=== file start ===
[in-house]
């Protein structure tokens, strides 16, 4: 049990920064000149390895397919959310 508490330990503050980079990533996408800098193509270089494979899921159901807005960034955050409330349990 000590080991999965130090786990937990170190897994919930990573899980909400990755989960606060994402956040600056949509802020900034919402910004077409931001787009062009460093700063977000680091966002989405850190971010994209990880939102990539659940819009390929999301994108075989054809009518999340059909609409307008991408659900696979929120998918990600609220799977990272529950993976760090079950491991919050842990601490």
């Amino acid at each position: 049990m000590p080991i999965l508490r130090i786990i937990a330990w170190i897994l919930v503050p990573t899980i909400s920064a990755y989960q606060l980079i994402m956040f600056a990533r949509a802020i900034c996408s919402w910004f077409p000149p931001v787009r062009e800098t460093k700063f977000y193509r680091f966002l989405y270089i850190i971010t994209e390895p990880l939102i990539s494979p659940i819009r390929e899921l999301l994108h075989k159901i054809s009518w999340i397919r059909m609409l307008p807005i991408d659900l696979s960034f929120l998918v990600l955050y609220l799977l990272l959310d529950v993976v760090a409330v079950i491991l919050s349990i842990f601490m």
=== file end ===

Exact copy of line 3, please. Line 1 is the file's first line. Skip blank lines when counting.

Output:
């Amino acid at each position: 049990m000590p080991i999965l508490r130090i786990i937990a330990w170190i897994l919930v503050p990573t899980i909400s920064a990755y989960q606060l980079i994402m956040f600056a990533r949509a802020i900034c996408s919402w910004f077409p000149p931001v787009r062009e800098t460093k700063f977000y193509r680091f966002l989405y270089i850190i971010t994209e390895p990880l939102i990539s494979p659940i819009r390929e899921l999301l994108h075989k159901i054809s009518w999340i397919r059909m609409l307008p807005i991408d659900l696979s960034f929120l998918v990600l955050y609220l799977l990272l959310d529950v993976v760090a409330v079950i491991l919050s349990i842990f601490m």